Best in Energy – 19 July 2022

Crude’s physical tightness contrasts with recession fears¹

Germany’s chemical makers cannot cut gas further

Japan buys its most expensive ever LNG ($BBG)

China’s LNG imports set to drop in 2022 ($BBG)

China’s power generation at record high ($BBG)

U.S. labour market indicators are diverging ($WSJ)

EU calls for immediate gas consumption cut ($FT)

U.S. gasoline consumption fell in second quarter

¹ Physical crude markets are prompt cash markets and reflect the balance of production, consumption and inventories now. Financial markets reflect expectations about how production, consumption and inventories will evolve over the next 6-12 months or so and are anticipating a recession in future. There is only one price of oil. But near-term shortages are consistent with anticipating future surpluses as a result of an economic slowdown. The current strongly backwardated market structure implies oil is in very short supply right now (which has been evident from large and persistent inventory draw downs) but is expected to be more plentiful in 6-12 months time (as a result of an economic slowdown dampening oil consumption). The price structure embodies the cyclical behaviour of production, consumption, inventories and price levels:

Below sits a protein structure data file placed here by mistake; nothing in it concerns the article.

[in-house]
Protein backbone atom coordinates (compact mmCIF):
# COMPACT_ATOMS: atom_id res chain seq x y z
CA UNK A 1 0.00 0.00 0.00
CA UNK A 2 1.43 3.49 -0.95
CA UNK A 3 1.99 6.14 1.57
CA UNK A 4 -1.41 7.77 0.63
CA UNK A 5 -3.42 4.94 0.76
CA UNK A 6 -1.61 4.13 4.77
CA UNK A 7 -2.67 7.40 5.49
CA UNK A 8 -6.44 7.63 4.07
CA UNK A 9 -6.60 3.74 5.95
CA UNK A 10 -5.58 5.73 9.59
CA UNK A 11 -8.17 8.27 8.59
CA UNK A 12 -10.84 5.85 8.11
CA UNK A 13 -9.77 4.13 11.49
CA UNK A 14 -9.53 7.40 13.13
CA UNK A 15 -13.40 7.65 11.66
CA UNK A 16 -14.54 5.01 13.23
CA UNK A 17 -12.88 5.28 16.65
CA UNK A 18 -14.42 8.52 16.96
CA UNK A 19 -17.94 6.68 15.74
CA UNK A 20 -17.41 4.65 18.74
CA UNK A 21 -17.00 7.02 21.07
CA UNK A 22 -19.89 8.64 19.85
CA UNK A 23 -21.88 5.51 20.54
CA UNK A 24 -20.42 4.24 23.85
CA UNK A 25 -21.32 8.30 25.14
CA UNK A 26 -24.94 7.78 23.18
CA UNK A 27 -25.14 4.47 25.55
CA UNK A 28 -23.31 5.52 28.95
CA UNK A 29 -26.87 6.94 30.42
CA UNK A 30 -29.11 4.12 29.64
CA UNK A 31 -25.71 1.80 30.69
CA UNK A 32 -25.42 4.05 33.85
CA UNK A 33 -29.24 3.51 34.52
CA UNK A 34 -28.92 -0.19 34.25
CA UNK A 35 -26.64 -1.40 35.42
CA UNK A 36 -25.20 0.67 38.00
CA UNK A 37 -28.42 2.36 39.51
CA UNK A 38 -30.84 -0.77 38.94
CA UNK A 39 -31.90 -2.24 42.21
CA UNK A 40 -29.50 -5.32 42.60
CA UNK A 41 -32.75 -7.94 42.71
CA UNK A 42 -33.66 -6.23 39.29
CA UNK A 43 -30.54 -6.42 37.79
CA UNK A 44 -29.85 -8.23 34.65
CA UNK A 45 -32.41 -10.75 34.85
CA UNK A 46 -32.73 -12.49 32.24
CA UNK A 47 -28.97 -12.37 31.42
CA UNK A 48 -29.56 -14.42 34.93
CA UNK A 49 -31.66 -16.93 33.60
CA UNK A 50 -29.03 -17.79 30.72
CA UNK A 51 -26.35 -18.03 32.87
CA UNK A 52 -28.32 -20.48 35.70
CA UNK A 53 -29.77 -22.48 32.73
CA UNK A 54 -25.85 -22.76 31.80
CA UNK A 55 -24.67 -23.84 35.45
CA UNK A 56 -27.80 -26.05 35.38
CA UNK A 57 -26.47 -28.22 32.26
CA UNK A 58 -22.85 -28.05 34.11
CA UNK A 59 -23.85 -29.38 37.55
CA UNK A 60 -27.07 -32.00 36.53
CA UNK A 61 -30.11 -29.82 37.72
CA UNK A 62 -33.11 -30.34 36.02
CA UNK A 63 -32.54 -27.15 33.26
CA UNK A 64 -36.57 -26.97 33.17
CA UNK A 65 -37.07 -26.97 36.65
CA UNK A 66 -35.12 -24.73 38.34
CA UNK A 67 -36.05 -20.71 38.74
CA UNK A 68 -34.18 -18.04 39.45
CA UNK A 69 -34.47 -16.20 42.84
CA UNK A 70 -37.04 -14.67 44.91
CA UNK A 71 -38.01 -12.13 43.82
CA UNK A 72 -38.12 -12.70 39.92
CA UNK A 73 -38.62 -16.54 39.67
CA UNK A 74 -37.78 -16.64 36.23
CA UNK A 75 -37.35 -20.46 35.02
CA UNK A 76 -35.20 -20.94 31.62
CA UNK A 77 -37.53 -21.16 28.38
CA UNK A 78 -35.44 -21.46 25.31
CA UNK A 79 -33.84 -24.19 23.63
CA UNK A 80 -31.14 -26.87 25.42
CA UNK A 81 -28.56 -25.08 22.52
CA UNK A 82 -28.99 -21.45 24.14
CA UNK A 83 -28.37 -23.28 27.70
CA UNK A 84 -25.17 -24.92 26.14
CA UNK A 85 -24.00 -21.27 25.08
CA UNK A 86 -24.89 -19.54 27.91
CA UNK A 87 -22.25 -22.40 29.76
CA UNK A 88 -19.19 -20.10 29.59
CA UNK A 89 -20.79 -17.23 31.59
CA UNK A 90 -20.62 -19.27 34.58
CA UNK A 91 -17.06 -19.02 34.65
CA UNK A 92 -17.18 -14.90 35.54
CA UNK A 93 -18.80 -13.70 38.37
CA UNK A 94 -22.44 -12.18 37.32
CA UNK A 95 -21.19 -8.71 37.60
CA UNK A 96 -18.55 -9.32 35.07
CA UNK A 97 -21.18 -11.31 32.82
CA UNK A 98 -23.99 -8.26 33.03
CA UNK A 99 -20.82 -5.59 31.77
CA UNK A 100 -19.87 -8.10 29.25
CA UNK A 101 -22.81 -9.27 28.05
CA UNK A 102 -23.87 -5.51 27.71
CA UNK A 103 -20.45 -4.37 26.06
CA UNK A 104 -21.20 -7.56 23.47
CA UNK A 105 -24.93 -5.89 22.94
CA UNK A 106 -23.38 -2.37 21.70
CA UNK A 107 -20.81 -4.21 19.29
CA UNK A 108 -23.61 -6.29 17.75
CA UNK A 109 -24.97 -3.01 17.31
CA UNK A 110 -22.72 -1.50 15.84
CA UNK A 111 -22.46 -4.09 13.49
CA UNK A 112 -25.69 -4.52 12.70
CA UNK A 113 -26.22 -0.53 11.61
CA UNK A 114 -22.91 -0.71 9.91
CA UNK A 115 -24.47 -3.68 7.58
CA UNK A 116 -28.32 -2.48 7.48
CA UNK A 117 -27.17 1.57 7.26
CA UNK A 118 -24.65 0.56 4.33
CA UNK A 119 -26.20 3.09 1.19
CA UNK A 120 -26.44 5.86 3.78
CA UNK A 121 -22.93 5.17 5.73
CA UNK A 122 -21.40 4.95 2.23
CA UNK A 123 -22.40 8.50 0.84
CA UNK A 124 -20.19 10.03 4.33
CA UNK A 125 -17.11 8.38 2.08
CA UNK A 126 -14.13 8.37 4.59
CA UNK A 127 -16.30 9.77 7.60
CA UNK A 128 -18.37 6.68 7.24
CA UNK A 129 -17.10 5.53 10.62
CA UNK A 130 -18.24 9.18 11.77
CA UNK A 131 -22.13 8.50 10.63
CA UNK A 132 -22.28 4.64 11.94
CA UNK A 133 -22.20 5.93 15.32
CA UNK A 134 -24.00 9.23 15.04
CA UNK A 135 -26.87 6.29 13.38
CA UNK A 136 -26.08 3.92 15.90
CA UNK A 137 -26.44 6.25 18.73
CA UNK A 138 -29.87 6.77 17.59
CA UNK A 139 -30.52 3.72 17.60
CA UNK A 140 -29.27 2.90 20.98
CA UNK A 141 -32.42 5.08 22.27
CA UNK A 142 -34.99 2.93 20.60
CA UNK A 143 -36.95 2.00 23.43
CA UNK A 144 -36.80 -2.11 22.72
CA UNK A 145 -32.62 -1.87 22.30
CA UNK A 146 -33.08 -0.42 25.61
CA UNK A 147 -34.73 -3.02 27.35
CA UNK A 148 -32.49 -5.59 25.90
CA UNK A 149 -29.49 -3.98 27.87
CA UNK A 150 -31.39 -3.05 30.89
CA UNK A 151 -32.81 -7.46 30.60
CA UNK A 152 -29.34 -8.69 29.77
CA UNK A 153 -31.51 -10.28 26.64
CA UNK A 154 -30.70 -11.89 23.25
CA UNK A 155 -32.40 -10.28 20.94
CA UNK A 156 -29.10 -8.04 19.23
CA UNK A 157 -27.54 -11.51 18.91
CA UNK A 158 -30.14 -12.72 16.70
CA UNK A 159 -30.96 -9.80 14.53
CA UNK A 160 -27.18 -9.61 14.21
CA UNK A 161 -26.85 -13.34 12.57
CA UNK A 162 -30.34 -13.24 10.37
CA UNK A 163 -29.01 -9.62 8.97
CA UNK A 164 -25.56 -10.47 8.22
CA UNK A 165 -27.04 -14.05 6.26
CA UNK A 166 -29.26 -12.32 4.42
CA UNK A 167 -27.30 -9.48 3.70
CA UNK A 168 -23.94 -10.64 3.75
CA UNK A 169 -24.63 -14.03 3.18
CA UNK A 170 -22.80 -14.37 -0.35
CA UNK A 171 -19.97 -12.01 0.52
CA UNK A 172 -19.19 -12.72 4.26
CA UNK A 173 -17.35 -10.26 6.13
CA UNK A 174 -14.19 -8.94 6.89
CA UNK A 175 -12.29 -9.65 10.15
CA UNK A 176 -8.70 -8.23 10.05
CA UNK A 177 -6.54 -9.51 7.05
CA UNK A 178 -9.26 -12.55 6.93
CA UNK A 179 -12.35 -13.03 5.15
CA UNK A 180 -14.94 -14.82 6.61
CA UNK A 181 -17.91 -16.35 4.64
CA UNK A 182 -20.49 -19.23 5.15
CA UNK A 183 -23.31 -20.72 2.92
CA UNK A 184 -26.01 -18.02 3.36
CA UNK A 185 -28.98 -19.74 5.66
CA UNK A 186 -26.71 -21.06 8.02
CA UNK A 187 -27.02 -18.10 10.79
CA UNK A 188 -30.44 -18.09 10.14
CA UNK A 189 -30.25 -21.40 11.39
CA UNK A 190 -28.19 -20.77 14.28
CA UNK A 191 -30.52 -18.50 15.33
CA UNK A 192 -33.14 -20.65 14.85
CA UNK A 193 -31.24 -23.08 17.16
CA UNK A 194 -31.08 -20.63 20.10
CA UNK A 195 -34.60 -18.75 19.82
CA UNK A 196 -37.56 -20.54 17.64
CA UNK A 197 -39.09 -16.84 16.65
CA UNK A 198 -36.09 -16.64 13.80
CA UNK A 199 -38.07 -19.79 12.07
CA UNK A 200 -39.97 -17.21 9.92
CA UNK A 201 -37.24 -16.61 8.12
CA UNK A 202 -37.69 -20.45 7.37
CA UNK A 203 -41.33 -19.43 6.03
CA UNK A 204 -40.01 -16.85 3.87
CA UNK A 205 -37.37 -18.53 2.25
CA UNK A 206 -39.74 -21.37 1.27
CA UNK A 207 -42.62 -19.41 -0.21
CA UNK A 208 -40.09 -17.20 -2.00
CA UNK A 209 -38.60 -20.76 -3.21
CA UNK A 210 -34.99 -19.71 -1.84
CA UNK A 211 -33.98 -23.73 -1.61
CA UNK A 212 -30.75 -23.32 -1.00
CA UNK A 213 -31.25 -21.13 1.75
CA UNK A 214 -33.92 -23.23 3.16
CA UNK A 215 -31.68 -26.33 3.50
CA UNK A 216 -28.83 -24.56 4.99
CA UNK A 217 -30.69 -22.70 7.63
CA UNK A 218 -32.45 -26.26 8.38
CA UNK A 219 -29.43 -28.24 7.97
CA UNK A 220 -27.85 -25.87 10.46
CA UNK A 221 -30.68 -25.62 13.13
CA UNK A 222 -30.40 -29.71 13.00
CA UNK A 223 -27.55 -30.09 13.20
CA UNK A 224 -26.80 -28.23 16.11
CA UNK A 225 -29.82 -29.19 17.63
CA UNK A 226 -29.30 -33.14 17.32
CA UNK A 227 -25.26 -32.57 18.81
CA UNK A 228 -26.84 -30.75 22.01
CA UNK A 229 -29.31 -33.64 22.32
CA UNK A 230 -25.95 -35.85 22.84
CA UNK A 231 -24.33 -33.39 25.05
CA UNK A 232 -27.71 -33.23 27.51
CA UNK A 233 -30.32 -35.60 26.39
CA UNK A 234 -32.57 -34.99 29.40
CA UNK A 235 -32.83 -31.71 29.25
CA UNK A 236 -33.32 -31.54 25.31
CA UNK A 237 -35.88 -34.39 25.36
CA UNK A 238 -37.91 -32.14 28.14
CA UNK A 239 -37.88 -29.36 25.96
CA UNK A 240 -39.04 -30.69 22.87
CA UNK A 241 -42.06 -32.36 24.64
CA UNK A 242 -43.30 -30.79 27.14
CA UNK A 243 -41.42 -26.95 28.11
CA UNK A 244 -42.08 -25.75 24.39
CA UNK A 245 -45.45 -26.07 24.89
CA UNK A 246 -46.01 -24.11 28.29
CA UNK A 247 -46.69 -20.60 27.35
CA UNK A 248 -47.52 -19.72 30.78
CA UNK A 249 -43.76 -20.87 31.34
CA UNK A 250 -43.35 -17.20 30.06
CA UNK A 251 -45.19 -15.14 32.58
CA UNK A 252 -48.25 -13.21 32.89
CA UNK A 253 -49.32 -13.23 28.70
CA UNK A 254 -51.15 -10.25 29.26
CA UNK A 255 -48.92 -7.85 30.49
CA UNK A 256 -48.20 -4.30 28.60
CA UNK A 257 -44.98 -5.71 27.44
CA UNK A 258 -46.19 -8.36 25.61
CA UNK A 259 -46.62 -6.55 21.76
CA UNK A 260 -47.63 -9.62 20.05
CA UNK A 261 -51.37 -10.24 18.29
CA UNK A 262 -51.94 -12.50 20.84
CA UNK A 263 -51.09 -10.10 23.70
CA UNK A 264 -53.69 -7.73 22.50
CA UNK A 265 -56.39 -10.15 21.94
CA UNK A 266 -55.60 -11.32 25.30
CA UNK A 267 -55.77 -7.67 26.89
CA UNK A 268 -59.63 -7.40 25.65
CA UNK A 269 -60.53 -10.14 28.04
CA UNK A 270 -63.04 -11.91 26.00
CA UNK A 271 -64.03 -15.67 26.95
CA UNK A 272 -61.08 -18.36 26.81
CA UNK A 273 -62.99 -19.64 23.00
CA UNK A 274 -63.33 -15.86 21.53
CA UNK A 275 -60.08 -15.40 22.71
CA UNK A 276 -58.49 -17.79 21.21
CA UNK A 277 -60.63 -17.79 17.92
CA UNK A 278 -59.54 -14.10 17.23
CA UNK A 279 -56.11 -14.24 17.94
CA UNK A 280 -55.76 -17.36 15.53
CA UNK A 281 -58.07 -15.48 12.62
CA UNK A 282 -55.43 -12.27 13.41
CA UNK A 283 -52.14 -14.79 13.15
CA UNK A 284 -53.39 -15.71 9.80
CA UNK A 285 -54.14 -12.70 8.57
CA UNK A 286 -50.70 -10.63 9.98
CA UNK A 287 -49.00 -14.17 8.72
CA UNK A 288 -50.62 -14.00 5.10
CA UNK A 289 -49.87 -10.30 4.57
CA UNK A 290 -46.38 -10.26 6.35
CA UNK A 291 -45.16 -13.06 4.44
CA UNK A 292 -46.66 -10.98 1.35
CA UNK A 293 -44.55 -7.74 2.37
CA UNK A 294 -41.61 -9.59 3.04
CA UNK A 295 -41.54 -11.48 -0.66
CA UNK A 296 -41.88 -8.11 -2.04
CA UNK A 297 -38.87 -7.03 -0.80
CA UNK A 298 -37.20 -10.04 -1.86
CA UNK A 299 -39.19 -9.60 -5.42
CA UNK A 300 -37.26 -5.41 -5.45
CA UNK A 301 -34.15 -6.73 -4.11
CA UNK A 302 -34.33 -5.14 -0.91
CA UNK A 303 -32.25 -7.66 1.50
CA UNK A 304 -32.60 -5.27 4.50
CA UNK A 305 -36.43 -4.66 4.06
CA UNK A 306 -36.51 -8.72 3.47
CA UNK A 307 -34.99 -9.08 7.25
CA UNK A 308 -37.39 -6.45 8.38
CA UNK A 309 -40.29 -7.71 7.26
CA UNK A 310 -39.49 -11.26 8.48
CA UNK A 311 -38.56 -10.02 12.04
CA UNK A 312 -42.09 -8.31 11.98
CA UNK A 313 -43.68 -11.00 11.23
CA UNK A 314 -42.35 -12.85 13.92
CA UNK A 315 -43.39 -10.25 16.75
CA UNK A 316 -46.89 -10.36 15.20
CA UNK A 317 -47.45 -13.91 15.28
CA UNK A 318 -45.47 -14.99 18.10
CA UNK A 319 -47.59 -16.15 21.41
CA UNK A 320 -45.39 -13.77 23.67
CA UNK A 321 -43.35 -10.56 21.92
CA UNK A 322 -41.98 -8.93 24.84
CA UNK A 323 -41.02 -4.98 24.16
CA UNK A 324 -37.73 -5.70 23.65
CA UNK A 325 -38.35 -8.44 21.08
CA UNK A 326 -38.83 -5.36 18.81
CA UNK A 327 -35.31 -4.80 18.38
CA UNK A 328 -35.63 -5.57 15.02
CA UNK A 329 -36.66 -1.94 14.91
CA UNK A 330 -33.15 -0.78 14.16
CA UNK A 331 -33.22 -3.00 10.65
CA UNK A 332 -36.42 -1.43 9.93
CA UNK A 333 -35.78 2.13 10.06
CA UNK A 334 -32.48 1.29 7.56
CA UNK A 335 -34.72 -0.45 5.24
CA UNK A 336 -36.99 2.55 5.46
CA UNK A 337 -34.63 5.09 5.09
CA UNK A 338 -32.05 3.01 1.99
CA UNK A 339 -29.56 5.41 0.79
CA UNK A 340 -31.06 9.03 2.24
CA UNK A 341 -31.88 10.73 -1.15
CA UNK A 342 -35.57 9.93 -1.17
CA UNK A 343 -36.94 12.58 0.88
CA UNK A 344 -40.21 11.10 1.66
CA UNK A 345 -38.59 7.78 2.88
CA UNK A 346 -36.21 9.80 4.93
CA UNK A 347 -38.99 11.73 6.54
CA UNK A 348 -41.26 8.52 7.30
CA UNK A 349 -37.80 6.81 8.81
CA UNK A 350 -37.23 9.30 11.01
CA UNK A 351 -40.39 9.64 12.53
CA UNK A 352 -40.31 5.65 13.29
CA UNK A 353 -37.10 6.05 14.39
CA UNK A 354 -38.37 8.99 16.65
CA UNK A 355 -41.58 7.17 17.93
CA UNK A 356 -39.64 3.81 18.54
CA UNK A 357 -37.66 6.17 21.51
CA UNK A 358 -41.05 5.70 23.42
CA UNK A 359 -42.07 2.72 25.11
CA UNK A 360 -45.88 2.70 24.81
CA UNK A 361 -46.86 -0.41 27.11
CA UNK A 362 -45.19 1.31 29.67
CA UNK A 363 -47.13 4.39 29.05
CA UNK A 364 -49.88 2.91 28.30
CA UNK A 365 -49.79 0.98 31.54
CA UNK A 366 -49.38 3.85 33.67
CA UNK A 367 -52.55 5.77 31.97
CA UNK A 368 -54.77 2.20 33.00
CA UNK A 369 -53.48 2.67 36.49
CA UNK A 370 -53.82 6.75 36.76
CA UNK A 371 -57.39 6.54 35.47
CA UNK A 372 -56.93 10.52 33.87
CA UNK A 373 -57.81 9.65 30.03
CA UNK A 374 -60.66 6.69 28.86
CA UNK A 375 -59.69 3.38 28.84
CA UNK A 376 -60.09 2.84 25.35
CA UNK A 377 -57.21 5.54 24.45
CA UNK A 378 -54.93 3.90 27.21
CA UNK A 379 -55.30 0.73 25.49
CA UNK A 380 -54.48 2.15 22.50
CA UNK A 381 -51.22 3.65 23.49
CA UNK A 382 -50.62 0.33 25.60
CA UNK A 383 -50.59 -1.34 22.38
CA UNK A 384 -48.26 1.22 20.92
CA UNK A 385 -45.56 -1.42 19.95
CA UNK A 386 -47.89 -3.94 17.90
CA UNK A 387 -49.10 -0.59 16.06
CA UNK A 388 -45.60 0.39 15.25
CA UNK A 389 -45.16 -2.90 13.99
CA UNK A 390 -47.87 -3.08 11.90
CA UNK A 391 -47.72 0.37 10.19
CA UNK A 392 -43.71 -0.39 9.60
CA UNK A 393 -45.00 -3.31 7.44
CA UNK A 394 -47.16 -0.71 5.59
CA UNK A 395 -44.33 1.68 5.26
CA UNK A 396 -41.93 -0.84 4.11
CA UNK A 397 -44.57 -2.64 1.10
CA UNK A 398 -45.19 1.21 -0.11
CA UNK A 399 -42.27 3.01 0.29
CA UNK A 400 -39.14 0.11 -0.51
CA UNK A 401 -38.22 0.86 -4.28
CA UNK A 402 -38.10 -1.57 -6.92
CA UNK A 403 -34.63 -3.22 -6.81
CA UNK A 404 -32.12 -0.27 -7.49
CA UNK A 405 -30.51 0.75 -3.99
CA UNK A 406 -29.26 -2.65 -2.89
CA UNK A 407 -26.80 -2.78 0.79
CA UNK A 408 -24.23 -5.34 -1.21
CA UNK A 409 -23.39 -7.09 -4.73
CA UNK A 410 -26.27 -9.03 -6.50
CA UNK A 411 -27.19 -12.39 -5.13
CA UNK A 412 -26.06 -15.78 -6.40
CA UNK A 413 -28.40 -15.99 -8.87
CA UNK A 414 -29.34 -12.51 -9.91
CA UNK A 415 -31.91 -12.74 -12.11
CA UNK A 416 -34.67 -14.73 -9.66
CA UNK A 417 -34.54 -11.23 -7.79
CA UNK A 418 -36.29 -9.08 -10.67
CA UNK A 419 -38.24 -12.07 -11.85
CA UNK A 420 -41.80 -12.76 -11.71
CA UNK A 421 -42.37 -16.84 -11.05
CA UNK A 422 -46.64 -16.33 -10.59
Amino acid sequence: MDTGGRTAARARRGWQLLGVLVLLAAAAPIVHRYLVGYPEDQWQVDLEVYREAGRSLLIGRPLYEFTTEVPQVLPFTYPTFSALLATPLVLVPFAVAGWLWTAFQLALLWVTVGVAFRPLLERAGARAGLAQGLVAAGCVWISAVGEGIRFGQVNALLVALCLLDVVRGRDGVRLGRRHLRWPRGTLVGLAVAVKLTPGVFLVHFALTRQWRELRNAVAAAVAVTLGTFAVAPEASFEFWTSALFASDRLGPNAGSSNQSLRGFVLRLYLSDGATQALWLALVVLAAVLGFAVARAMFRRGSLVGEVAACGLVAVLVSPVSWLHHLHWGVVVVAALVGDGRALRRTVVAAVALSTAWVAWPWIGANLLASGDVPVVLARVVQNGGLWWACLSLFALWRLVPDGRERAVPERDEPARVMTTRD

LONDON temperatures continue to rise with the temperature at Heathrow reaching 36.3°C on July 18 up from a high of 30.6°C on July 17, with a further build in heat expected today:

U.K. POWER GRID is relying heavily on gas-fired generation to meet demand during the heatwave. Combined-cycle gas turbines (CCGTs) have been supplying around 50% of total domestic generation in recent days:

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